Jurors consider zoning, economic development
“We need to lay some ground rules,” remarked Juror A.J. “Fatty” Broussard, as he opened discussion on parish-wide zoning during committee sessions of the Acadia Parish Police Jury Tuesday night.
Broussard acknowledged citizens had voiced concerns about restricting what they could do with their property if zoning was imposed.
However, citing the Jury inability to vote on the placement of the juvenile center in Branch and the location of X-rated stores in the parish, Broussard remain committed to some form of zoning regulations.
Many of the jurors agreed. Jury John Quebodeaux remarked, “It’s time we do something. We have no tools in place to control anything.”
Juror Kermit Richard expressed concern about restrictions, as did Juror Thomas Sonnier, but Sonnier also admitted, “We need some mechanism in place, but not to hamstring businesses.”
Secretary-Treasurer Terry Lacombe interjected that Carencro is using land use ordinances to oversee residential, business and industrial development.
Jurors decided to direct Lacombe to poll other rural parishes to discover how they approach zoning. The Jury administrator did share a copy of the Jefferson Davis zoning ordinance which regulates agricultural, single family residential area and agricultural land.
In an allied issue, jurors debated committing two-tenths of its annual budget for an economic development authority proposed by the Acadia Parish Economic Inducement Board.
Under the proposal, each parish municipality would contribute two-tenths of its annual budget, as well as contributions from the Acadia Parish School Board and Sheriff’s Department.
Juror John Quebodeaux suggested it “was the parish’s responsibility to take the lead and dedicate some money.”
He noted the Jury doubled its economic development account in this year’s budget.
Kayla Link, CEO of the Crowley Chamber of Commerce, reported Rayne, Church Point and Crowley have already indicated their participation. She also noted the sheriff and school board members are inclined to add their support.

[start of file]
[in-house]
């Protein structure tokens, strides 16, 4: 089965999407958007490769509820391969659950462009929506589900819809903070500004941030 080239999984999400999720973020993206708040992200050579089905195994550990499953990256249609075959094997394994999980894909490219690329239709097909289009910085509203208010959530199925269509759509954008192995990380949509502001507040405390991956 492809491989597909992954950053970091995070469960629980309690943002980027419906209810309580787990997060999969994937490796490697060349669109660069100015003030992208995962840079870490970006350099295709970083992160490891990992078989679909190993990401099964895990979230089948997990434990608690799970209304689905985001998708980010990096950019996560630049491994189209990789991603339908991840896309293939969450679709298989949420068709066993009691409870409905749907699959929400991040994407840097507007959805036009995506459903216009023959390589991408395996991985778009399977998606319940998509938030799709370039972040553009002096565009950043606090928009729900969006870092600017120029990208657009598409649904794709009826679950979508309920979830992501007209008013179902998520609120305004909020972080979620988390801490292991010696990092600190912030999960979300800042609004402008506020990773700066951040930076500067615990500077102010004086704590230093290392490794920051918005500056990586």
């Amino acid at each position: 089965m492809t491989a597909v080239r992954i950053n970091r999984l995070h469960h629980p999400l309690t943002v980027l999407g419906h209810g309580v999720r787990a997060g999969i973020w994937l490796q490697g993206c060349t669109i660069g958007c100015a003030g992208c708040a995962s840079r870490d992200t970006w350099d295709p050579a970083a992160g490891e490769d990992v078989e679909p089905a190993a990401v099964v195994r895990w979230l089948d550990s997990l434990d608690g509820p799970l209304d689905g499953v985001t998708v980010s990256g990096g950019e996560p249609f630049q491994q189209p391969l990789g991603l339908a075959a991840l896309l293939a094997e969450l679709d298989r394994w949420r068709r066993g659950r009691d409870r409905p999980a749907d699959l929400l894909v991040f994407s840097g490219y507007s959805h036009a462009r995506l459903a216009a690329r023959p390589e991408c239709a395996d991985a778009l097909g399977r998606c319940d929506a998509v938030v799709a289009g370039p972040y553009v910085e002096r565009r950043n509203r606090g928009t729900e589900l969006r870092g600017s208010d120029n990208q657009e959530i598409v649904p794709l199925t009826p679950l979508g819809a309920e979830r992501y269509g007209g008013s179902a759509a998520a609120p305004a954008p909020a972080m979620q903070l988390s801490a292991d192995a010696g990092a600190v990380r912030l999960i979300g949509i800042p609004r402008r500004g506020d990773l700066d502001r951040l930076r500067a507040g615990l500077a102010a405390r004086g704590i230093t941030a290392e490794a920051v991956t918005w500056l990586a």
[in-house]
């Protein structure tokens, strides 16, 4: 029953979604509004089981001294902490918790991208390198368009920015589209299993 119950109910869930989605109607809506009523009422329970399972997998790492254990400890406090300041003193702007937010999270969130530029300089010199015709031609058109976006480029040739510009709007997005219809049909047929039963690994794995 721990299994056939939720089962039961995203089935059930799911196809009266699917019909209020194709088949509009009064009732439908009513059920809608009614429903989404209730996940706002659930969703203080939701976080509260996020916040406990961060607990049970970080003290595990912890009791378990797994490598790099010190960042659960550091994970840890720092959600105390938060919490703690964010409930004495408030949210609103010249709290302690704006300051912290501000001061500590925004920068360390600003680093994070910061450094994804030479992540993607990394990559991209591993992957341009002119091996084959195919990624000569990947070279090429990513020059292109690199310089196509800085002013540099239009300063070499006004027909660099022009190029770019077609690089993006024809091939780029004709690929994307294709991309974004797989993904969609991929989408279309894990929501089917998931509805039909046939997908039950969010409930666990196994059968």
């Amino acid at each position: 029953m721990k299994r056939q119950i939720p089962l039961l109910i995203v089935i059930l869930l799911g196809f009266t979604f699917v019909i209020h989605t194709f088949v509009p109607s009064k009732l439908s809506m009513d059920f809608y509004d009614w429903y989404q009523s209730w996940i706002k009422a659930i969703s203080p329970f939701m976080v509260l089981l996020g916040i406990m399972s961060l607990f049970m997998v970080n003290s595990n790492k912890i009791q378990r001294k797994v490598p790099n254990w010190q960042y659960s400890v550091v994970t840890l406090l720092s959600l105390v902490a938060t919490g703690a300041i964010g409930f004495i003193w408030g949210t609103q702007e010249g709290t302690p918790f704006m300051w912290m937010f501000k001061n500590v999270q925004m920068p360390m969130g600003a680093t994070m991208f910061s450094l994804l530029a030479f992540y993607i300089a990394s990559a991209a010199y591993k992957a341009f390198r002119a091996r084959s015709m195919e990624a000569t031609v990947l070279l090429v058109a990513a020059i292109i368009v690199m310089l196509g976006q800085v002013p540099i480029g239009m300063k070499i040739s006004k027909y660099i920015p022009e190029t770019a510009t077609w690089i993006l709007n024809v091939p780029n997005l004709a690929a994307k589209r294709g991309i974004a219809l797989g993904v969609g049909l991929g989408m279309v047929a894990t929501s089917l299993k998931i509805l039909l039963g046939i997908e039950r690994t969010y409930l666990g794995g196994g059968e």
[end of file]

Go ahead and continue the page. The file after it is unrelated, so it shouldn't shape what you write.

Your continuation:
BY PAUL KENDINGER
LSN STAFF WRITER
Under the two-tenths provision, the Police Jury’s share would be $48,000. Link mentioned the initial, annual operating budget was $275,000, but that it could be reduced to $130,000.
She told jurors, “We’re looking for your intent to participate, suggesting it was time for the parish’s governing entities to approve a memorandum of understanding.
Jury President A.J. Credeur said, “The primary obligation for economic development lies with the Police Jury.”
Though Juror Felton “Tony” Moreau mentioned the Jury could establish its own economic development program, he eventually seconded Quebodeaux’s motion to recommend to the full Jury next Tuesday that it contribute $50,000.
In other action by the Industrial Development committee, a request from Canal BioFuels Company to participate in the Enterprise Zoning Program was tabled due to the lack of detailed information.
Jurors agreed to Juror Alton Stevenson’s recommendation to officially ratify Michael “PeeWee” Schexnider’s appointment as parish road manager.
The Mosquito Control Committee recommended a one-year contract extension with Mosquito Control Contractors, Inc. Last year, the Jury spent a total of $517,587.83 in 2009.
Committee members recommended the Jury implement provisions of a state statute permitting the parish to secure reimbursement from inmates at the Parish Jail for medical and dental care.
Jurors agreed to accept the donation of street right-of-way land by the owners of the Oakwood Subdivison near Rayne.
Jurors directed Road Manager Schexnider to secure three quotations to make repairs to bridges on Muskrat Road and Ellis Road. Schexnider reported he has obtained estimates of $70,000 for Muskrat Road and $90,000 for Ellis Road.
Though Schexnider reported a low bid of $43,133.61 to construct a lean-to building to shelter overlay equipment, jurors expressed a need for a concrete floor and doors and directed the road manager to solicit new cost quotations.